‘Flint’: TV Re­view

Weekly Trust - - Entertainment - THR.com

The Flint wa­ter cri­sis gets re­spect­ful-ifun­re­mark­able treat­ment in a Life­time movie driven by stars Jill Scott, Betsy Brandt, Marin Ire­land and Queen Lat­i­fah.

There’s a col­lo­qui­al­ism we hear at­tached to cer­tain sto­ries: “It’s just like a Life­time movie!”

I watch enough Life­time movies that I don’t re­ally un­der­stand what that means any­more.

Yes, the ca­bler still does plenty of fic­tional women-in­peril movies, as well as real-life ap­proaches to the genre like the hi­lar­i­ous-look­ing up­com­ing The Lost Wife of Robert Durst, but Life­time movies also in­clude the oddly am­bi­tious and weirdly ex­per­i­men­tal les­bian vam­pire take on Mother, May I Sleep With Dan­ger? and a re­cent string of film-fes­ti­val duds, like that Nicole Kid­man thing where she played Grace Kelly. And that’s be­fore the network gets into its Hall­markesque string of hol­i­day movies.

All of this makes it hard to prop­erly ap­proach a Life­time movie like Flint. Easy to pi­geon­hole as a true-life women-in­peril drama, Flint is en­tirely non­ex­ploita­tive and hon­or­able in its in­ten­tions and largely av­er­age in its ex­e­cu­tion, el­e­vated mostly by a splen­did en­sem­ble of ac­tresses.

As you hope­fully are al­ready aware, Flint, Michi­gan’s 2014 de­ci­sion to switch wa­ter sources trig­gered a health cri­sis that was then ex­ac­er­bated and ex­tended by bu­reau­cratic ap­a­thy and an­tipa­thy, an en­vi­ron­men­tal disaster that has yet to be fully re­solved ei­ther in terms of short- term ac­com­mo­da­tions for the res­i­dents of Flint or long-term un­der­stand­ing of its im­pact.

Fol­low­ing in the “civil­ian ac­tivist” tra­di­tion of a Silk­wood or Erin Brock­ovich, Bar­bara Stepan­sky’s adap­ta­tion of the Time cover story “The Toxic Tap” fo­cuses pri­mar­ily on a trio of women who saw some­thing go­ing hor­ri­bly wrong in their com­mu­nity and went up against the dis­in­ter­ested and of­ten ob­struc­tive pow­er­sthat-be to try to save Flint.

Our pri­mary pro­tag­o­nists, all based on real peo­ple, are LeeAnne Wal­ters (Betsy Brandt), Melissa Mays (Marin Ire­land) and Nayyi­rah Shariff (Jill Scott). Only Scott’s Shariff be­gins the story as an or­ga­nizer en­gaged in Flint’s politics, but the loosely as­sem­bled tale fo­cuses on how on­line ra­dio DJ Mays and house­wife Wal­ters be­come in­volved, as the Flint cri­sis be­comes an on­go­ing ref­er­en­dum on eco­nomic sta­tus, race and gen­der roles. Some­what less in­te­grated into the movie are nurse Ad­ina Banks (Lyn­die Green­wood) and her mother Iza Banks (Queen Lat­i­fah, who also ex­ec­u­tive pro­duces), two roles that I be­lieve are fic­tional com­pos­ites and feel like it.

The tragedy of Flint, city and movie, is one of tiered marginal­iza­tion and in­sti­tu­tional fail­ings, a por­trait of what it takes to make bot­tom-line-ob­sessed white male au­thor­ity fig­ures take note of a night­mare that’s oc­cur­ring out­side of their zip code. Stepan­sky’s script is smart in terms of how it han­dles dif­fer­ent the ways in which women and mi­nori­ties and the eco­nom­i­cally dis­ad­van­taged are si­lenced or ig­nored. As chil­dren and then adults be­gin ex­pe­ri­enc­ing rashes, seizures and ill­ness as a re­sult of the wa­ter, we seem how blame is shifted and dis­placed based on who is talk­ing.

The main char­ac­ters in Flint are thinly sketched, but the ac­tresses all nicely bal­ance har­rowed in­ten­sity with be­liev­able ca­ma­raderie, as part of a nar­ra­tive that be­comes repet­i­tive in ways that are both in­ten­tional and dis­ap­point­ing. Over and over again, th­ese women dis­cover that if no­body in charge will do the right thing on their be­half, they have to do it them­selves, which is where the hero­ism comes through. There’s a var­ied same­ness to what the women do, as they push for test­ing and seek out al­lies and play to the me­dia, all the while wor­ry­ing that they’re protest­ing into a void. The less var­ied same­ness is in deal­ing with the an­tag­o­nists, which isn’t ex­actly shock­ing since this is an on­go­ing case and the bad guys haven’t all been fully ex­posed or even self-jus­ti­fy­ing in real-life yet, but which doesn’t ex­cuse the num­ber of wooden, mus­ta­chetwirling sup­port­ing per­for­mances and their func­tion in the story. There’s so much out­rage to go around in Flint, both the city and the story in the tele­film, that the over-re­liance on one-di­men­sional bad­dies is drain­ing.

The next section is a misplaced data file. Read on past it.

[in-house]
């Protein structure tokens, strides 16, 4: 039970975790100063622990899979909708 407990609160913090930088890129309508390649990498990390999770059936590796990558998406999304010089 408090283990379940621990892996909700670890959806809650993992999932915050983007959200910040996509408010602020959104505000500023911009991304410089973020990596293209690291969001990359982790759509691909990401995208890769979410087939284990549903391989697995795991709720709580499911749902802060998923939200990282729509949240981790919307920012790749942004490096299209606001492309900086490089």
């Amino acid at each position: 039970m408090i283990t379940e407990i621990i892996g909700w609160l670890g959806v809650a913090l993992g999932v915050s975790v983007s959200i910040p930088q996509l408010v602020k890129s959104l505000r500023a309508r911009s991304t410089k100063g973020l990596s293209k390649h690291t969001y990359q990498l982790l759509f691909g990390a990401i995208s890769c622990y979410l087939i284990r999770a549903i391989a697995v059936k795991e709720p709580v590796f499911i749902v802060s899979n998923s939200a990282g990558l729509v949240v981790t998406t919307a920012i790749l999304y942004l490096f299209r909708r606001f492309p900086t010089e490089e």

Os­car-nom­i­nated di­rec­tor Bruce Beres­ford (Ten­der Mer­cies) com­pe­tently blends some Flint ex­te­ri­ors with Toronto shoot­ing lo­ca­tions, with­out giv­ing the movie a strong sense of place. He de­serves some credit for the sturdy per­for­mances and strong chem­istry be­tween the ac­tresses, and also some blame for the card­board villains. There’s noth­ing Beres­ford or Stepan­sky can do about the open-ended re­al­ity of the calamity, an arc that leads to an un­sat­is­fy­ing con­clu­sion that prob­a­bly should have shifted the fo­cus to a look at what Flint looks like in fall 2017 and a clearer call-to-action re­gard­ing what can be done there and to pre­vent sim­i­lar sit­u­a­tions, rather than try­ing to land on a hol­low “in­spi­ra­tional” end­ing.

Flint is still a re­spect­ful and re­spectable re­minder of a de­ba­cle that has yet to be re­paired, one that will be im­pact­ing count­less lives for decades to come. It’s a tribute to the power and ne­ces­sity of civil­ian ad­vo­cacy, well-por­trayed by Scott, Ire­land, Brandt, Green­wood and Queen Lat­i­fah.

Source:

A scene from ‘Flint’

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